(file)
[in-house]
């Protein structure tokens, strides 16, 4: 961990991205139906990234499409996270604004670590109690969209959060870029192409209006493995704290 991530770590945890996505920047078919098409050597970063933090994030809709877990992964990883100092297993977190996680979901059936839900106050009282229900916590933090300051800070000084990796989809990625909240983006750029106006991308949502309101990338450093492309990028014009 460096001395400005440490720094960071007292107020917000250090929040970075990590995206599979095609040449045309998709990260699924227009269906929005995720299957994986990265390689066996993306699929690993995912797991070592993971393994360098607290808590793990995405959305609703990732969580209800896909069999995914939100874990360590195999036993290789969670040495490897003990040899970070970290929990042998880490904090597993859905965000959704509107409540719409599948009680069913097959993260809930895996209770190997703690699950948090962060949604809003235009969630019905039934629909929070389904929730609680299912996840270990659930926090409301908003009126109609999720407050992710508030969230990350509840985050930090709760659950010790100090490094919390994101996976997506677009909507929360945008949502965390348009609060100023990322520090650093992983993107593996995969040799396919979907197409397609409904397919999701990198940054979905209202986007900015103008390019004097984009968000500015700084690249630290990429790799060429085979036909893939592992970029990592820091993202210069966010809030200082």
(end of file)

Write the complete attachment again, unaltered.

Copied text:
[in-house]
């Protein structure tokens, strides 16, 4: 961990991205139906990234499409996270604004670590109690969209959060870029192409209006493995704290 991530770590945890996505920047078919098409050597970063933090994030809709877990992964990883100092297993977190996680979901059936839900106050009282229900916590933090300051800070000084990796989809990625909240983006750029106006991308949502309101990338450093492309990028014009 460096001395400005440490720094960071007292107020917000250090929040970075990590995206599979095609040449045309998709990260699924227009269906929005995720299957994986990265390689066996993306699929690993995912797991070592993971393994360098607290808590793990995405959305609703990732969580209800896909069999995914939100874990360590195999036993290789969670040495490897003990040899970070970290929990042998880490904090597993859905965000959704509107409540719409599948009680069913097959993260809930895996209770190997703690699950948090962060949604809003235009969630019905039934629909929070389904929730609680299912996840270990659930926090409301908003009126109609999720407050992710508030969230990350509840985050930090709760659950010790100090490094919390994101996976997506677009909507929360945008949502965390348009609060100023990322520090650093992983993107593996995969040799396919979907197409397609409904397919999701990198940054979905209202986007900015103008390019004097984009968000500015700084690249630290990429790799060429085979036909893939592992970029990592820091993202210069966010809030200082």